Tag Archives: Europe

A Family Coat of Arms

Coat of armsAlthough you may see a family’s coat of arms hanging over their fireplace now, the practive began in Europe in the 12th century when soldiers and powerful leaders used distinctive crests, also known as coats of arms or heraldic devices, to distinguish themselves or their soldiers on the battlefield. The idea was that in the confusion of the battlefield, these crests would help to distinguish friend from foe.

Eventually the practice spread and many non-soldiers adopted their own symbols. Because it was important that each coat of arms be unique, the process was strictly regulated.

The regulation was also necessary because each coat of arms is highly symbolic. The figures that are depicted, the colors used, the shape of the crest, the animals included, and the motto all give information about what is important to that particular family. Therefore, there had to be a consensus about what each symbol meant. You can find an extensive – and fascinating – list here.

Japanese family crestAlthough possessing a coat of arms is primarily a European custom, Japan has a similar tradition of their own. Known as “kamon,” or “mon,” these symbols are still used by Japanese families as a point of pride.

Unlike European family crests, Japanese crests are created in a round design and are generally one color and can be replicated in any color. No significance is given to the color of the design.

For a fun project, create a family coat of arms of your own. You can use this website or refer to the website above for information about the symbols and create one free-hand.

If your family already has a coat of arms, use the website to determine what each symbol means. Learning about your family’s history will help give your child greater respect for that history and make them eager to learn about others.

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Filed under Asia, Europe, Learn

Soupa Avgolemono

Soupa AgvolemonoThis delicious egg and lemon soup comes from Greece.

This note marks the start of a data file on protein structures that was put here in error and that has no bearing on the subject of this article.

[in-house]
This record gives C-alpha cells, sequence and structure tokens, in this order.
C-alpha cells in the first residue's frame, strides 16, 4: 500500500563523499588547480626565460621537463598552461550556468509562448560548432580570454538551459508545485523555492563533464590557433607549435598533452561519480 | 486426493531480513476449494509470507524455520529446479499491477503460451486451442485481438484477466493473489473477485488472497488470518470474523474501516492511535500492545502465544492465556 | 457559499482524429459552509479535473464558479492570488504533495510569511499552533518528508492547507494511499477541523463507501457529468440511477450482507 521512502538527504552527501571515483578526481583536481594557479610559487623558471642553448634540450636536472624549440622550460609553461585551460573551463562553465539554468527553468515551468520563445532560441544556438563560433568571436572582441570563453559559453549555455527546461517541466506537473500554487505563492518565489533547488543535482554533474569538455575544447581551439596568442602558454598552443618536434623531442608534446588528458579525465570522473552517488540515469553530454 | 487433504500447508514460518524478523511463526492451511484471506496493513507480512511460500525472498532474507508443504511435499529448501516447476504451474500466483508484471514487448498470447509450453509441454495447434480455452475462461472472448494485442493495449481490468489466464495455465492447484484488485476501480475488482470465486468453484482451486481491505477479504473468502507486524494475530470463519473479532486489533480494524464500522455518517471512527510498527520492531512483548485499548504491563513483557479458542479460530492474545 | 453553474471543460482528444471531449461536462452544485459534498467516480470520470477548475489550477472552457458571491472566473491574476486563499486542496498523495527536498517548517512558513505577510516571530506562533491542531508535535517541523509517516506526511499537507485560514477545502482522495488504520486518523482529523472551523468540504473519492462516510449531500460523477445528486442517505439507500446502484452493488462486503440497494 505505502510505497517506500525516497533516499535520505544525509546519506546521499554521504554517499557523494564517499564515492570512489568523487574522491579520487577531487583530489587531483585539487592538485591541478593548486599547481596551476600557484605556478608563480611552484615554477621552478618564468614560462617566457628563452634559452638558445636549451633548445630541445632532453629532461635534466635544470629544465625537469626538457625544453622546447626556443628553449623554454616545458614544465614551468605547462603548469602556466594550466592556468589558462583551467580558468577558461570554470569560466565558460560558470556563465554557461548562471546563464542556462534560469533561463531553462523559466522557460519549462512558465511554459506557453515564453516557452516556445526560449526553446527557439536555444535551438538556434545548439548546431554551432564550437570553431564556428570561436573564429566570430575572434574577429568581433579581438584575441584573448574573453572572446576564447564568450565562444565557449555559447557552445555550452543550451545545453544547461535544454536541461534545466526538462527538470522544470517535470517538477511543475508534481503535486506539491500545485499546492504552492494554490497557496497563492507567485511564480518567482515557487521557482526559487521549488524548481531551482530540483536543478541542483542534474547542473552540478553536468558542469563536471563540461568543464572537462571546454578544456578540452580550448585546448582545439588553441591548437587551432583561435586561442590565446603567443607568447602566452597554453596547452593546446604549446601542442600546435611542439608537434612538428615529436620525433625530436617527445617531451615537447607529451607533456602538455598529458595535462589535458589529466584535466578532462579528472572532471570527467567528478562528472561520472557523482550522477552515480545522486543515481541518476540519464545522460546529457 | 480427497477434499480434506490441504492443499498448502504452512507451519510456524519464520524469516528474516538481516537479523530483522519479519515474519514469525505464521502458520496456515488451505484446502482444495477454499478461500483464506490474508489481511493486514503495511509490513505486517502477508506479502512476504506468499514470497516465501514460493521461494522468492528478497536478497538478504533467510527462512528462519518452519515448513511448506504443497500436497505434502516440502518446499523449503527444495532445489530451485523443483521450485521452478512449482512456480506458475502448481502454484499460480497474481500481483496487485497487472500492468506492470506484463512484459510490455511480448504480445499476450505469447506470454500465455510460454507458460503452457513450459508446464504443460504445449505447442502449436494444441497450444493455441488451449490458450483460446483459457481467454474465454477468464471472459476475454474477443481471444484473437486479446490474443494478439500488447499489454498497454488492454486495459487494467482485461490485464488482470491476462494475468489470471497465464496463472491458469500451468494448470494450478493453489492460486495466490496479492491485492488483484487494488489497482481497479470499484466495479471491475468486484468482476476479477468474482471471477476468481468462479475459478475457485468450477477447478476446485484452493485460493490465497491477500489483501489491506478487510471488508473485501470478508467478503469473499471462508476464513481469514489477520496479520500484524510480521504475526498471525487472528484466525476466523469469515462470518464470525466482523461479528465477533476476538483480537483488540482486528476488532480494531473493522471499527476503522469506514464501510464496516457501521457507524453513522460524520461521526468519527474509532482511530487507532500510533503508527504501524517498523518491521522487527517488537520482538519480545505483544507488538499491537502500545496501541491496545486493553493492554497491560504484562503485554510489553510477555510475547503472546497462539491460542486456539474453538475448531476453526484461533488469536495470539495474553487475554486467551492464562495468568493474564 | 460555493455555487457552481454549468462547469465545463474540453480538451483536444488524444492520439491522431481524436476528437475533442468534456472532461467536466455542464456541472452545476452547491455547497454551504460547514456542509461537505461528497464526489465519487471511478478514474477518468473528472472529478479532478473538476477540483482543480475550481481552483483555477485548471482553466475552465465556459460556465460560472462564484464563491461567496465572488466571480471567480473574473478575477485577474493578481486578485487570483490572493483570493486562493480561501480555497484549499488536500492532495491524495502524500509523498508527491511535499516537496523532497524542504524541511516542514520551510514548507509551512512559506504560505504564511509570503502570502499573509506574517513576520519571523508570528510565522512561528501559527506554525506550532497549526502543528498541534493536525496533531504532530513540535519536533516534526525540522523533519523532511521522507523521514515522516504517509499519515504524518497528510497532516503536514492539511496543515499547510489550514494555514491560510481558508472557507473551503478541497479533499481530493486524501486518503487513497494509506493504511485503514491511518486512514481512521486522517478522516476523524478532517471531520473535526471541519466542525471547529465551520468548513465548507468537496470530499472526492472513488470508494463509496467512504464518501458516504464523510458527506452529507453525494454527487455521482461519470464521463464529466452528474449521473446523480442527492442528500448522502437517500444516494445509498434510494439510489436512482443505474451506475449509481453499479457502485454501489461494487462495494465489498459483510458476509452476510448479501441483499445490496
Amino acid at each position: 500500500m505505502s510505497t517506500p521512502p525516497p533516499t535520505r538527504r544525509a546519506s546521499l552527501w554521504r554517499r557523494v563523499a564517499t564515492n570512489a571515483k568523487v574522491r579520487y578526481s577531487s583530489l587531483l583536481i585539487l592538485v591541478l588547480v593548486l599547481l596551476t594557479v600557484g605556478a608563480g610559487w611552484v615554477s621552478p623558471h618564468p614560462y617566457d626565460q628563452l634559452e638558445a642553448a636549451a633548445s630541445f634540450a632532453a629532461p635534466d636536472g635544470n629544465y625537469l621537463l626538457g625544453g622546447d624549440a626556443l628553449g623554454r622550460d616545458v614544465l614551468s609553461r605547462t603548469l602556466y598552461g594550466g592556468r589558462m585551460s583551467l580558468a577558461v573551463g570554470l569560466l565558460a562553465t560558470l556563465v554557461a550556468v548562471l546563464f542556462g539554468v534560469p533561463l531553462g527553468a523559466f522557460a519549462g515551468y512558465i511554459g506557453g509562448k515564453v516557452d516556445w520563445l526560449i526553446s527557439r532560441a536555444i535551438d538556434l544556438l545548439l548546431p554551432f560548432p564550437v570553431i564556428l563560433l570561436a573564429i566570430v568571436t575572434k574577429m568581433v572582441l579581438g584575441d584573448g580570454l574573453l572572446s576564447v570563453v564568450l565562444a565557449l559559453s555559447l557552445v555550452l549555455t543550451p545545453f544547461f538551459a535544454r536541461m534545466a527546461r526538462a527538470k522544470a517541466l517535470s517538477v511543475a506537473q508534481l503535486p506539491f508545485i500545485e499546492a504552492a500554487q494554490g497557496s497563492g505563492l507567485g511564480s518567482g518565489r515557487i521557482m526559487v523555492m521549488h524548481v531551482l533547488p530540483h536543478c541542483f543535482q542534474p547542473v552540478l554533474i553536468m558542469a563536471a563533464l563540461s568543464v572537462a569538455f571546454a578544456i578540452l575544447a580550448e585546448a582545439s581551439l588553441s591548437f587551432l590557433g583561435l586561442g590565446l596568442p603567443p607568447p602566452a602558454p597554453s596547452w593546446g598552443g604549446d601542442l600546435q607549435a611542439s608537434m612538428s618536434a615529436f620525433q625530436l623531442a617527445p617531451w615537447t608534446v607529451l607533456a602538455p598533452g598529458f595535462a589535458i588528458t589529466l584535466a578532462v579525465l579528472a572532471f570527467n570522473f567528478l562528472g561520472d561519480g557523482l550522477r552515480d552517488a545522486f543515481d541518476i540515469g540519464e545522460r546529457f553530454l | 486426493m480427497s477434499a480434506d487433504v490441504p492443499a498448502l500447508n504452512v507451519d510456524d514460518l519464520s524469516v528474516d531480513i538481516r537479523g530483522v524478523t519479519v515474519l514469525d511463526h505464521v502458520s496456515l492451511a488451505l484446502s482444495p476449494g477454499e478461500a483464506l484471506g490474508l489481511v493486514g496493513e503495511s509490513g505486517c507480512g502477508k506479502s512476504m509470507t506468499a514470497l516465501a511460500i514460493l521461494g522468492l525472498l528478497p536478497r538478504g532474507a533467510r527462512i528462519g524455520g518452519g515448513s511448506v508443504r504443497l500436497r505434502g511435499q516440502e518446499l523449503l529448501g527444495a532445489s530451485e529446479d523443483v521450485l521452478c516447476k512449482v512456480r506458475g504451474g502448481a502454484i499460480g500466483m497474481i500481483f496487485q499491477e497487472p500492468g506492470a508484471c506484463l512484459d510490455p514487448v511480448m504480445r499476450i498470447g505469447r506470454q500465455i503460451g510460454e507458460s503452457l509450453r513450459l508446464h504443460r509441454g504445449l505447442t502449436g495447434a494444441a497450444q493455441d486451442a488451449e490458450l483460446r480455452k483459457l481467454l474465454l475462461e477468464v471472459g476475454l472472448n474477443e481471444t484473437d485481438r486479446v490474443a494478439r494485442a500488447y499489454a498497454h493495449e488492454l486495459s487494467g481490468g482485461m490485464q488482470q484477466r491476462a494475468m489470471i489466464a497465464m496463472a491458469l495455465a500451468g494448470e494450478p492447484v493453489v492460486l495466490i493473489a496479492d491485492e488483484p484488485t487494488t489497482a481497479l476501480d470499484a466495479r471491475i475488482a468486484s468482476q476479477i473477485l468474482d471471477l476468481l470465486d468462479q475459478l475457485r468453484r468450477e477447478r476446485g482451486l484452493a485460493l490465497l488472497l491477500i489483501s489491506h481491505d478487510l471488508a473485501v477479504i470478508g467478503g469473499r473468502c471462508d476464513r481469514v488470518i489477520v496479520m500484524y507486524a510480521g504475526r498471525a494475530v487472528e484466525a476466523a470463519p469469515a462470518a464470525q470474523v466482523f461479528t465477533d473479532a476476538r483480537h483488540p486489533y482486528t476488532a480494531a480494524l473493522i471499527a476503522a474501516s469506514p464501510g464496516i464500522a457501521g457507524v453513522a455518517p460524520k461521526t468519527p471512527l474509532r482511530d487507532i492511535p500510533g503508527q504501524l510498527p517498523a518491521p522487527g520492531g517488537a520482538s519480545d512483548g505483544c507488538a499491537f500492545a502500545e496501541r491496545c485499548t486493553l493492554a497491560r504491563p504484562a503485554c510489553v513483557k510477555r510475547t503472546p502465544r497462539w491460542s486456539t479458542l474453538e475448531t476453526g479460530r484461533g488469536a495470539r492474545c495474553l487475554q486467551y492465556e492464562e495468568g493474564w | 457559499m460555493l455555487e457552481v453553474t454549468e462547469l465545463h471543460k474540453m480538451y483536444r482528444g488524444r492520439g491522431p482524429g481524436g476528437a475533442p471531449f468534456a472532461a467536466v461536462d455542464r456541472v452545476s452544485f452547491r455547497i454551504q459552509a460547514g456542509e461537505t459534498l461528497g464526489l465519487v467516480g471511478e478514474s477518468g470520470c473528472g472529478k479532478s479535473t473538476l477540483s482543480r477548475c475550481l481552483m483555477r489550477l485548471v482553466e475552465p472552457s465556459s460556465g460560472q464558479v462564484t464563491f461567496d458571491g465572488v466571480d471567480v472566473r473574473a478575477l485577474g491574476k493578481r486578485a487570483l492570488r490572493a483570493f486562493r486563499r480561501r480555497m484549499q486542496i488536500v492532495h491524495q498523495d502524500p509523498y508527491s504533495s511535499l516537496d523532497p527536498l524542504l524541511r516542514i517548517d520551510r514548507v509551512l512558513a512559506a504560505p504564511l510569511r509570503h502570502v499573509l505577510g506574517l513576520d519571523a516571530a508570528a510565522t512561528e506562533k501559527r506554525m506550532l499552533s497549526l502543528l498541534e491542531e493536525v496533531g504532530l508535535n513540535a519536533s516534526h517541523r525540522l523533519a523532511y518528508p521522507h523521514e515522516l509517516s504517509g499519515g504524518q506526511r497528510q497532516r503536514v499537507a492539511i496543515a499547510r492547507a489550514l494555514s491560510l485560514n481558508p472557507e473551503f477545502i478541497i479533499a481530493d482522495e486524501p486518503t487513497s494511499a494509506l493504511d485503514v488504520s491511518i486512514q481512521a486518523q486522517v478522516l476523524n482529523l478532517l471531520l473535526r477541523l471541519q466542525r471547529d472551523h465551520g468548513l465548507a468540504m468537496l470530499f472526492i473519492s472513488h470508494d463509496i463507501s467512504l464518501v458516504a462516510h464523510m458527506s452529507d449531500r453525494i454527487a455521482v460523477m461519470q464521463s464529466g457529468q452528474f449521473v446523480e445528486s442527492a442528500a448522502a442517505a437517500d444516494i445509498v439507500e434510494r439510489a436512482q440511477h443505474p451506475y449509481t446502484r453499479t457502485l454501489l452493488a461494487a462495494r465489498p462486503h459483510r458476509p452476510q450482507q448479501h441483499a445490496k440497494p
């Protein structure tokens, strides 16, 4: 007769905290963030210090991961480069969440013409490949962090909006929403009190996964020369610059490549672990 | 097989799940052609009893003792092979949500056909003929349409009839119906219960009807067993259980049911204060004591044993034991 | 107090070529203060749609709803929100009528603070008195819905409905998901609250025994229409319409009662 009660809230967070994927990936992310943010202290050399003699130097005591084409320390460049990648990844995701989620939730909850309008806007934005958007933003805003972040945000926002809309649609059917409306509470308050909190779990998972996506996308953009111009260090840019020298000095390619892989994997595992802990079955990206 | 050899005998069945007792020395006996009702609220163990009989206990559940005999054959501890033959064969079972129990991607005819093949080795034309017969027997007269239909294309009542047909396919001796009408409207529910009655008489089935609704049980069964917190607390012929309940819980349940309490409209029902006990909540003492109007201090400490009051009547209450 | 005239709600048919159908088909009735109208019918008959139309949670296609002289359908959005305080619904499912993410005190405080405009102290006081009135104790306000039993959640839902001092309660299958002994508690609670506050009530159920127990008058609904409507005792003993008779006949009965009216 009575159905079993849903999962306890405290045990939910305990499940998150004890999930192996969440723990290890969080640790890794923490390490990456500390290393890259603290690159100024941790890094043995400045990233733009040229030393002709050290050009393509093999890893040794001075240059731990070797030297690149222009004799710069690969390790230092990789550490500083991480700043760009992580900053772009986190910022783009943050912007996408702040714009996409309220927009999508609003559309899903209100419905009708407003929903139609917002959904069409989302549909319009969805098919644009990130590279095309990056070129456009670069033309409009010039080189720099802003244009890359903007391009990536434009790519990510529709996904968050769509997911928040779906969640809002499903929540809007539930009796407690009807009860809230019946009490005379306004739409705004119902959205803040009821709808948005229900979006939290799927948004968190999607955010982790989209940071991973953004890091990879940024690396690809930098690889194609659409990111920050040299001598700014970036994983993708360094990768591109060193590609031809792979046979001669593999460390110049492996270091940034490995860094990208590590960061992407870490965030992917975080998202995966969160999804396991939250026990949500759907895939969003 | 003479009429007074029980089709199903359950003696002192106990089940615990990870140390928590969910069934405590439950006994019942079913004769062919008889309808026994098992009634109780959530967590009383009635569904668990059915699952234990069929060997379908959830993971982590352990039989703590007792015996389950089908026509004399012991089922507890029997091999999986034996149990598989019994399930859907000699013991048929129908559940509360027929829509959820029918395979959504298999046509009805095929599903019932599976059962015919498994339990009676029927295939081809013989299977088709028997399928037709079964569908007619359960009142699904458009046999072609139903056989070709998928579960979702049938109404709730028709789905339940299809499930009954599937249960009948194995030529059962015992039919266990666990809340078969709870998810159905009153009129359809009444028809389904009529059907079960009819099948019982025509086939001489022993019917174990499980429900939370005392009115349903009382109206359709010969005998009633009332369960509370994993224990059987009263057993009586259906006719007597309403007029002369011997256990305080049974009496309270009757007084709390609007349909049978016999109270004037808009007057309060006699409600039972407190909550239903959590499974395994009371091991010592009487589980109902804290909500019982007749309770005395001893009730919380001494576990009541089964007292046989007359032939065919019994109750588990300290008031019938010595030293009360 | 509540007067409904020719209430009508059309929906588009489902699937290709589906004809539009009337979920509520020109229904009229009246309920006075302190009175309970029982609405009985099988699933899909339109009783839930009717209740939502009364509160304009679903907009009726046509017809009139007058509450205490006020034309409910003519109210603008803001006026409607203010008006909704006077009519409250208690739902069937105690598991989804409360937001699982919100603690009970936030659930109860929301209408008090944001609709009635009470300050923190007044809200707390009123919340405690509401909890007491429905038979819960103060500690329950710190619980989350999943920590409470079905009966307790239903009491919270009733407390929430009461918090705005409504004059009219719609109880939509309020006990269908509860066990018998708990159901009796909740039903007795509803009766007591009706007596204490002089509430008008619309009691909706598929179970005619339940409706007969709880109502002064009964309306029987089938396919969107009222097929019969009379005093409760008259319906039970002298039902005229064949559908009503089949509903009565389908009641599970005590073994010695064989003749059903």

I love the idea of lemon in soup; it sounds so crisp and refreshing after the often heavy soups we find in restaurants this time of year.

This recipe comes from a fun little book called The Mediterranean Cookbook.

The reason I liked this cookbook so much is because it really showed the connections among North Africa, Europe, and the Middle East. I like anything that draws connections between people. And what better way to do that than through food!

This picture is from a website that is a big hit with me – www.athousandsoups.com. Check it out for more ideas!

Soupa Avgolemono

1 ½ quarts chicken stock

1-2 bouillon cubes

½ c rice

2 large eggs

2 ½ tbsp. lemon juice


Black pepper

1 tbsp. fresh parsley

Bring the stock to boil in a large saucepan, then taste it and if necessary add stock cubes to strengthen the flavor. Throw in the rice and simmer gently until the grains are just tender about 12-15 minutes.

Beat the eggs with a whisk until well mixed and frothy and add the lemon juice. Stir in about 4 tablespoons of the simmering stock, then pour slowly back into the saucepan, stirring constantly. Over very low heat continue cooking and stirring for  few minutes, just until the soup thickens enough to coat the back of the spoon lightly. On no account allow to boil or curdling may result.

Add salt and pepper to taste, sprinkle with parsley and serve at once.

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Filed under Eat, Learn

Die Neuen Cupcakes, Thanks to McDonald’s

I confess that Europe’s controversial foray into the world of cupcakes was not on my radar until I read this New York Times article, “In Germany, A Taste of New York, Via McDonald’s.”

It appears that McDonald’s has introduced cupcakes to Germany via four very pretty (but not so tasty) versions that are supposed to exemplify four areas of New York City (Chelsea, SoHo, Central Park, East Village, below, left to right).

The tie-in is intended to echo the cupcake references from “Sex and the City,” and NYC’s cupcake craze which is best exemplified by the Magnolia Bakery’s popularity. Their cupcakes range from $2.75 to $3.25 (makes that $4 box of Girl Scout cookies look like a bargain).

But the crazy thing to me is that I never even considered that Europeans didn’t eat cupcakes. Knowing the global dominance of doughnuts, I guess I just assumed that every culture that produced cakes would also jump to the logical conclusion of making that cake smaller, more adorable, and therefore invisible to calories.

Boy, was I wrong. Not only that, apparently Europeans – who have only “known” cupcakes for a few years now – are already fed up with them!

Salon.com explored the phenomenon in this article, “Europe’s Cupcake Backlash Begins.” Apparently, the problem with cupcakes is their:

“. . . culture of frivolousness, artificial domesticity and fetishistic cuteness.”

Compounding the problem? Cupcakes are so small, no one has to share them, leading to a general selfishness.

Let me just interject here that as one of four children and the mother of a six-year old, I have DEFINITELY had to share a cupcake or two in my time. In fact, I have had to share a grape before. So I doubt that cupcakes’ size are the problem.

According to Laura Atkinson, who wrote, “Enough With the Cupcakes, Already,” for the Sunday Times of London, cupcakes are really just “the gourmet equivalent of mutton dressed as lamb.”

That is writing you have got to love.

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